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Village Sky At Night with Brian Watkiss

Check out another galaxy

Posted on October 21 2011 at 1:15:06 0 comments

Andromeda

Amateur astronomer Brian Watkiss peers into the Village night sky.

The Invaders was a popular (with me anyway) TV program in the Sixties, based around a race of aliens living among us here on Earth. Impossible? – well, have you seen the editor of this publication?

Anyway, the opening contained the words: “It began with the landing of a craft from another galaxy”, and I became fascinated by the thought of other galaxies.

I didn’t know then that you can actually see another galaxy with your own eyes, without any optical aid (though I do need to wear my specs nowadays!).

This is the perfect time of year as it is now high overhead and the crisp clear autumn evenings can make ideal viewing conditions.

As ever, you will need to get away from the street lights but once there, look high to the south east to find the very obvious four stars of the square of Pegasus. Higher still is the crooked W of Cassiopeia.

The upper right star of the square is Scheat and it is a Red Giant, nearly 300 times the size of our Sun. In common with most Red Giants it “pulses” so its brightness varies and it will, at some time, explode in a supernova.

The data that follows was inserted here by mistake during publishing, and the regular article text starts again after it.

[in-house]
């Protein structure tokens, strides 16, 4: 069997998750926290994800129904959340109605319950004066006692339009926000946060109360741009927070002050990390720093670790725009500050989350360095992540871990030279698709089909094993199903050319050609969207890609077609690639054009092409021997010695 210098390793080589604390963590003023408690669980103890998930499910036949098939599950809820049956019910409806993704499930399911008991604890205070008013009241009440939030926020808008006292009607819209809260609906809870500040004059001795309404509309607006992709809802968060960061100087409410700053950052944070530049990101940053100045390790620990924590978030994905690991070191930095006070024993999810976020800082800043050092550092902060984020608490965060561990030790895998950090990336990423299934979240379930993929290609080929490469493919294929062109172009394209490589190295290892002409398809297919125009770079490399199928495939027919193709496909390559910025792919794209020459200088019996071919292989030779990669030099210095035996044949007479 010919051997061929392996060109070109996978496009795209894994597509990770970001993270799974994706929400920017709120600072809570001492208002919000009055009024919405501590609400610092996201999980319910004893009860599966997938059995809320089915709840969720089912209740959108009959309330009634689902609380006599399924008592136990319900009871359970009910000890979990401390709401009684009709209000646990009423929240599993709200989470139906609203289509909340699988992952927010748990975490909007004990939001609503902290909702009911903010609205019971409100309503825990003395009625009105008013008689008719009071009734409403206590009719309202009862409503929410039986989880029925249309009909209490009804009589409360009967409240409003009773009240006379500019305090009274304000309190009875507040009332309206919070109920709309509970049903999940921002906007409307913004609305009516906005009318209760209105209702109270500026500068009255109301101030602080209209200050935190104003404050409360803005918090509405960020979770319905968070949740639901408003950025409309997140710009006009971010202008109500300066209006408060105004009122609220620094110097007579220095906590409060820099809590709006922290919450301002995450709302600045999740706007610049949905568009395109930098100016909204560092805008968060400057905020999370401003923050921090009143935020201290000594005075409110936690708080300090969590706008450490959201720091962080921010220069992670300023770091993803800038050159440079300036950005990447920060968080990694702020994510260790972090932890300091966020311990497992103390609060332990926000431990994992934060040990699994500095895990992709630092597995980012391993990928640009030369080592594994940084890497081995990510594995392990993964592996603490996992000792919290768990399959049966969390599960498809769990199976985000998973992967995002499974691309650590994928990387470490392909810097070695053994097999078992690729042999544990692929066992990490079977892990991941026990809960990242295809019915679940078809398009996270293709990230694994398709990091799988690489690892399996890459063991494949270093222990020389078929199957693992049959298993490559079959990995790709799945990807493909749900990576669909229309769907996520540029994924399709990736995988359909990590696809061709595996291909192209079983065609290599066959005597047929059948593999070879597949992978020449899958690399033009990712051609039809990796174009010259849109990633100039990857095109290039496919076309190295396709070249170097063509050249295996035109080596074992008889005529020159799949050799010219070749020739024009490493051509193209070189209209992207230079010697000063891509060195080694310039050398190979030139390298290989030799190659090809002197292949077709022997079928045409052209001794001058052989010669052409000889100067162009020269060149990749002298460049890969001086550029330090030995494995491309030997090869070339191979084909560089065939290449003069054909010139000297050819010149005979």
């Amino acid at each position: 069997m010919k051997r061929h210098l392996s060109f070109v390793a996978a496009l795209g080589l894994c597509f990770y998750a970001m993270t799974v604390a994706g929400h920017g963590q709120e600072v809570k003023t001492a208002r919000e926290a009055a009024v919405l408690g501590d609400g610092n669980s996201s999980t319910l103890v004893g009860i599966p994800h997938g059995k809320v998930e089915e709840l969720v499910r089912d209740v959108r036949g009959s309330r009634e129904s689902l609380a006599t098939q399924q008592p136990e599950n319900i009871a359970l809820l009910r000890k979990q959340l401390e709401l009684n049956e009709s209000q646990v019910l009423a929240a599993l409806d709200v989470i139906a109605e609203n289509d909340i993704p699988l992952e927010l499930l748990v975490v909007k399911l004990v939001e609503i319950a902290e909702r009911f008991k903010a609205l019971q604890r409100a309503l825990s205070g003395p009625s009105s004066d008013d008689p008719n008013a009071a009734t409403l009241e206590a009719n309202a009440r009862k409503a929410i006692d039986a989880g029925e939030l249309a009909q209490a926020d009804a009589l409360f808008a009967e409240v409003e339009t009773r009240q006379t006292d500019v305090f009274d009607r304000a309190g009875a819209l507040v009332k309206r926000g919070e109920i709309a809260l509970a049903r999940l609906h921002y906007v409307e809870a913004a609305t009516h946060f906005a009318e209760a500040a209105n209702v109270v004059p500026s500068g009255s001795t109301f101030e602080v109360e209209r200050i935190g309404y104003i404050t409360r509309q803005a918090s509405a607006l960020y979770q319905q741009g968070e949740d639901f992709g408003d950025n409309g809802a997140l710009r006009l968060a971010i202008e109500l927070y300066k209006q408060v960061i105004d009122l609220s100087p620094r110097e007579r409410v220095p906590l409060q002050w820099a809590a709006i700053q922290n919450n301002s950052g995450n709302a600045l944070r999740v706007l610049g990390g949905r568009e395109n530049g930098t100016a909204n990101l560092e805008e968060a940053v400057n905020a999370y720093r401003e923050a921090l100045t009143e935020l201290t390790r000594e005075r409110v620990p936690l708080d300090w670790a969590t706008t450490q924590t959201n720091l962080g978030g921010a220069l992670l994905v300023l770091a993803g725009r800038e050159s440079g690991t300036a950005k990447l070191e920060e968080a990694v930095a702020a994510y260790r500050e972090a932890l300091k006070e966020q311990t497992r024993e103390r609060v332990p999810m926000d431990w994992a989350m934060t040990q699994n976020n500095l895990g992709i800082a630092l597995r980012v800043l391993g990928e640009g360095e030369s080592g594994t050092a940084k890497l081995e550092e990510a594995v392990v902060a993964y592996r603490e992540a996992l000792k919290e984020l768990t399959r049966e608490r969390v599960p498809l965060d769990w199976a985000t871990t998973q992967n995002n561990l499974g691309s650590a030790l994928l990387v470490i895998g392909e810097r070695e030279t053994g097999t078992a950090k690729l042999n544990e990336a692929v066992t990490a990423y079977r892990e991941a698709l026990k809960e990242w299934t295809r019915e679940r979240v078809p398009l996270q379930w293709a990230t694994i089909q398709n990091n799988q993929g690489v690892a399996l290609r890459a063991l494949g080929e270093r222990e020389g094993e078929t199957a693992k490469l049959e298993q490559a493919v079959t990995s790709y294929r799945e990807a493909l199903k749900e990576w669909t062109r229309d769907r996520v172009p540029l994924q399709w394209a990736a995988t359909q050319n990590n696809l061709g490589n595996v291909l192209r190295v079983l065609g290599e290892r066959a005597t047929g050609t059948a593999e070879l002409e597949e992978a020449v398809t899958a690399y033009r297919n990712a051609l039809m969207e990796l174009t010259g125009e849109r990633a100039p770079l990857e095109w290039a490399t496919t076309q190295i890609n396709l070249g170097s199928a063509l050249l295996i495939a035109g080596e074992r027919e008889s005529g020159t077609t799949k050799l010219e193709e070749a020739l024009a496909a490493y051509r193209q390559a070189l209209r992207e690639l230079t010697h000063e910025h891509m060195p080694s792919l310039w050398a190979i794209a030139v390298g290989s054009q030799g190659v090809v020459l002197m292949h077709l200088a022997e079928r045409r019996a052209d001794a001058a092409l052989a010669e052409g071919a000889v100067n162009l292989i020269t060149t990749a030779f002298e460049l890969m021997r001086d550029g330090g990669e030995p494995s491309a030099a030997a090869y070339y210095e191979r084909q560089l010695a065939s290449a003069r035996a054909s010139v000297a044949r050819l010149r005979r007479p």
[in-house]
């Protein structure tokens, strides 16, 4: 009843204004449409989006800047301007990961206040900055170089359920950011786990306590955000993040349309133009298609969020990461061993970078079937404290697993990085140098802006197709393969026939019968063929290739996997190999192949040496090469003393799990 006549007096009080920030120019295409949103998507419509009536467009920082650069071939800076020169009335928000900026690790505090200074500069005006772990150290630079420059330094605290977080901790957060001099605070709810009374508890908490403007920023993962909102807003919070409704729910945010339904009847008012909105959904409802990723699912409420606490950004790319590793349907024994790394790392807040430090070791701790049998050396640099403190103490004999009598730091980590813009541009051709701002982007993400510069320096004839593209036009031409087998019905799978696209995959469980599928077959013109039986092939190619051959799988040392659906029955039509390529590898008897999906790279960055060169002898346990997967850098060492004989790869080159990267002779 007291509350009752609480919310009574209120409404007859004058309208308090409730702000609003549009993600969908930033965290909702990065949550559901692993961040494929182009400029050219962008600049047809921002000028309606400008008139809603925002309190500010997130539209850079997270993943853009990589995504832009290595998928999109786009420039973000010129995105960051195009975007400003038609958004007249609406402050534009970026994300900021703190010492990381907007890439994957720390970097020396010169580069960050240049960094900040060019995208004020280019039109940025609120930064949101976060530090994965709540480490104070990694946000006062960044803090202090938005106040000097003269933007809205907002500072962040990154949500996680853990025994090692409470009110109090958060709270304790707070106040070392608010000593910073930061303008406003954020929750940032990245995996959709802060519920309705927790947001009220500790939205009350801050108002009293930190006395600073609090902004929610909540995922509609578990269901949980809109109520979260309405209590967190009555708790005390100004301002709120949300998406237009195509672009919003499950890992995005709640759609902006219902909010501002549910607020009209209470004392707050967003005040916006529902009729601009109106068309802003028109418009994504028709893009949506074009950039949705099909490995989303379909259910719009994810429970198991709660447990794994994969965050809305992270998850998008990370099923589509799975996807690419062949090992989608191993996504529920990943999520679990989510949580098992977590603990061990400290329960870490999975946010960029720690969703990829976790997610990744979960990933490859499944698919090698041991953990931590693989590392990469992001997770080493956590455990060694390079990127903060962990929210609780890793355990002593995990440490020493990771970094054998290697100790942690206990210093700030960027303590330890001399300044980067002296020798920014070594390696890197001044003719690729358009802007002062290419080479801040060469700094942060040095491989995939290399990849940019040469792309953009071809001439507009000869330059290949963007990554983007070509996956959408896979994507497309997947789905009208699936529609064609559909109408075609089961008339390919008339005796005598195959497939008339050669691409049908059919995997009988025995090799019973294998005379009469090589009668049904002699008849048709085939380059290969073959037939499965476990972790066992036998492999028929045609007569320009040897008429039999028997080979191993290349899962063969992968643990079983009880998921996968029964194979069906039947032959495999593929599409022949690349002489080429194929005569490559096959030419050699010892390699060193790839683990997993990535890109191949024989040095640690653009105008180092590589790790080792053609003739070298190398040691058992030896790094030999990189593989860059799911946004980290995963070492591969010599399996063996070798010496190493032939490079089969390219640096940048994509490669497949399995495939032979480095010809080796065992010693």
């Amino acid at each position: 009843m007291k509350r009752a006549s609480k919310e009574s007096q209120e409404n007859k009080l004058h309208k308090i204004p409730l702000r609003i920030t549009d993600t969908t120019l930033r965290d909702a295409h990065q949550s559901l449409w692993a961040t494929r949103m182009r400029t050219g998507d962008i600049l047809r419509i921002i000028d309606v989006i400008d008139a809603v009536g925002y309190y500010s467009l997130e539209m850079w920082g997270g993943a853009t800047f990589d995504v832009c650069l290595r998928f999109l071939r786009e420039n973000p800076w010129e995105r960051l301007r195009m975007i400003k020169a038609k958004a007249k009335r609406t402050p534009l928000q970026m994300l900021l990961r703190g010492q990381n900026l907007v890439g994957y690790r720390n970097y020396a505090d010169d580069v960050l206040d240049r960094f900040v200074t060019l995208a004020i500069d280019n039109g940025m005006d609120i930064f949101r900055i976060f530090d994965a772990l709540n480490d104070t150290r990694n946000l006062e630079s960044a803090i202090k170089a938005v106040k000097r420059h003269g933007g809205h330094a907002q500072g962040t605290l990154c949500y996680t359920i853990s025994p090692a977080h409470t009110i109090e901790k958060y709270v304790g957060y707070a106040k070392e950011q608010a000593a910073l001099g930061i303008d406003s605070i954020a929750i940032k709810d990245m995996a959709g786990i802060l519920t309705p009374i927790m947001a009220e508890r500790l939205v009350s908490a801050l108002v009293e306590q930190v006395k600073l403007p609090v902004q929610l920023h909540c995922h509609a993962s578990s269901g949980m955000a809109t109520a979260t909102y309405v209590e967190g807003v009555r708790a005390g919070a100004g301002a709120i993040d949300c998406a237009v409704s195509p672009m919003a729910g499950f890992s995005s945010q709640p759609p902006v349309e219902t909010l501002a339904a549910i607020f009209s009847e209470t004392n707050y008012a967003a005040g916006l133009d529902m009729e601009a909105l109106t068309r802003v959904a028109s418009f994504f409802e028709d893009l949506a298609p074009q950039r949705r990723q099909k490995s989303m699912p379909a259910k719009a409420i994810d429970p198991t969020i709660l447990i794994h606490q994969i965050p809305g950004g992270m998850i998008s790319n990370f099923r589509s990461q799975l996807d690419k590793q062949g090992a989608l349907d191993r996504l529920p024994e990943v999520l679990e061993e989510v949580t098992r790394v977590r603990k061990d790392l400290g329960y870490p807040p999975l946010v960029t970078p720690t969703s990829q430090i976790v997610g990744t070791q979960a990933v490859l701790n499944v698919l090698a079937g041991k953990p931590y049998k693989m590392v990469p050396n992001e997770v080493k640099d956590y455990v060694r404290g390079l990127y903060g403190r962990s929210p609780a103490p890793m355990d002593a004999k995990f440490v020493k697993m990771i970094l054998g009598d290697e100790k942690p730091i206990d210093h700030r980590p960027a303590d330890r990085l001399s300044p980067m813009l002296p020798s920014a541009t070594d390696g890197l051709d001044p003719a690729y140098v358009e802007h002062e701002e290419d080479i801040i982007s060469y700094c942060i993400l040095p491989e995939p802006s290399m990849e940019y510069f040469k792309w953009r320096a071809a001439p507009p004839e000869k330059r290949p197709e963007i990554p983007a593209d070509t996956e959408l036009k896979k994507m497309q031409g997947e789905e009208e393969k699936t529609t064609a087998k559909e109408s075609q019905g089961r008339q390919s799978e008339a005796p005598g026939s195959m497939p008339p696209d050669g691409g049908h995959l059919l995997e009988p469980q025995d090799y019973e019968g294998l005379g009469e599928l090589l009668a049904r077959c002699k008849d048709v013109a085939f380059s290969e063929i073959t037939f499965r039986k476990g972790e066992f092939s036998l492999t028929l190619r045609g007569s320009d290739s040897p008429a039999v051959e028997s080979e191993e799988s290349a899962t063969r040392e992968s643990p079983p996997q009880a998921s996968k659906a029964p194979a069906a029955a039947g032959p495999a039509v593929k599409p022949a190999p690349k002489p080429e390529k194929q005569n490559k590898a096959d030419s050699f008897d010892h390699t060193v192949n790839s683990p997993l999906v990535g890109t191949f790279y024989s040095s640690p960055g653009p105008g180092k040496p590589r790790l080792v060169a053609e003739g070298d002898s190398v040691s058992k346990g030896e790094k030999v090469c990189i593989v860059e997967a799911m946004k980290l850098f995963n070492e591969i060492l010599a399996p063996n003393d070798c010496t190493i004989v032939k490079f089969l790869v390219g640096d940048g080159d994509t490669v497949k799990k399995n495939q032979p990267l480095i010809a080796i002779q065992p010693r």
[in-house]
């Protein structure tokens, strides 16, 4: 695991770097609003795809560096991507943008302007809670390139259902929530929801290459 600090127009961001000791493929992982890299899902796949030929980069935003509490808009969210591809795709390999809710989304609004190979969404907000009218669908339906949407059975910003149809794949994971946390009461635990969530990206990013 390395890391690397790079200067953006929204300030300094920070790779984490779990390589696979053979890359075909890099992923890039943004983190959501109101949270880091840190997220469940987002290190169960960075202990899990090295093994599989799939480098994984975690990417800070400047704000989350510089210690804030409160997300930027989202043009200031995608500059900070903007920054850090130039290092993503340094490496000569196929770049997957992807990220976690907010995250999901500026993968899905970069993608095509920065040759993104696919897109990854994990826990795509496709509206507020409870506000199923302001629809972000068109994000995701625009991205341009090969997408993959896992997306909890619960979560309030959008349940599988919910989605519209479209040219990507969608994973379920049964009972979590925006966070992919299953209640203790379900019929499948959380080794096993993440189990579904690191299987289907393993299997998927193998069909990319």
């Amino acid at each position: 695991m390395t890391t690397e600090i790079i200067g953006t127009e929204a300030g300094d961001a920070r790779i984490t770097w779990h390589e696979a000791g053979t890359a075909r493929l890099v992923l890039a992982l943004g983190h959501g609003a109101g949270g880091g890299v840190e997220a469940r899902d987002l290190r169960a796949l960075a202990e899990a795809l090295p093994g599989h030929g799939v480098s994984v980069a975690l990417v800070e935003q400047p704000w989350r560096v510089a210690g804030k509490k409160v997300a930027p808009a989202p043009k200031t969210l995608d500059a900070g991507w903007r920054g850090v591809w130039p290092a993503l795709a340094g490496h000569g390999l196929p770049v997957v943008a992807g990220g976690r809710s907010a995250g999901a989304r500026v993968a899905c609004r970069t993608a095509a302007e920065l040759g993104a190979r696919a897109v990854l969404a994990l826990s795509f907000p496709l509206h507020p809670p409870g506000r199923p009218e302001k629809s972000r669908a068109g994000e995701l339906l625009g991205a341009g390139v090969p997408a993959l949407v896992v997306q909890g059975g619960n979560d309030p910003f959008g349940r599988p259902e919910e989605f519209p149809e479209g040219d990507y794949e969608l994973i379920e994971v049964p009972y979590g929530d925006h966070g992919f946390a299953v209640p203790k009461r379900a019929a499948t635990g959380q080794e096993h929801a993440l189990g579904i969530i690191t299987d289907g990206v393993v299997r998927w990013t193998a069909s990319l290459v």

At 200 light years away, when it does, it will probably put an end to my scribblings.

The top of the square forms a curved line with three equally bright stars of Andromeda to the left. The first of these is also pointed at by the right hand “V” of Cassiopeia. Above this is a “Y” of fainter stars which guide you to the Andromeda galaxy.

It appears as just a misty patch and, at 2.5 million light years away, is considered to be the most distant object that can be seen with the naked eye. Binoculars will give it more form and this is the best way to see it but sit down to avoid falling over backwards!

Take time to study it because it is very similar to our own galaxy, although much larger, and who knows, there may be something out there looking back at us and making notes about our galaxy in some strange, incomprehensible language!

Nearer home, Jupiter is big and bright and outshining everything in the night sky and should make a fine sight with the nearly full Moon on the 9th. Look for it below Cassiopeia and Andromeda.

Nearer still, the Chinese have launched a small space station, which is visible to us here in Alvechurch but only just. Its orbit doesn’t make such a large angle to the equator as, say, the ISS, so it never actually passes over the UK.

It is also quite tiny by comparison so it is never very bright and never very high in the sky but keep an eye on heavens-above.com and see if you can spot it.

Finally, I can predict there will be nothing to see on the nights of the 24th, 25th and 26th so you may as well go to Alvechurch Village Hall and watch the stars there!


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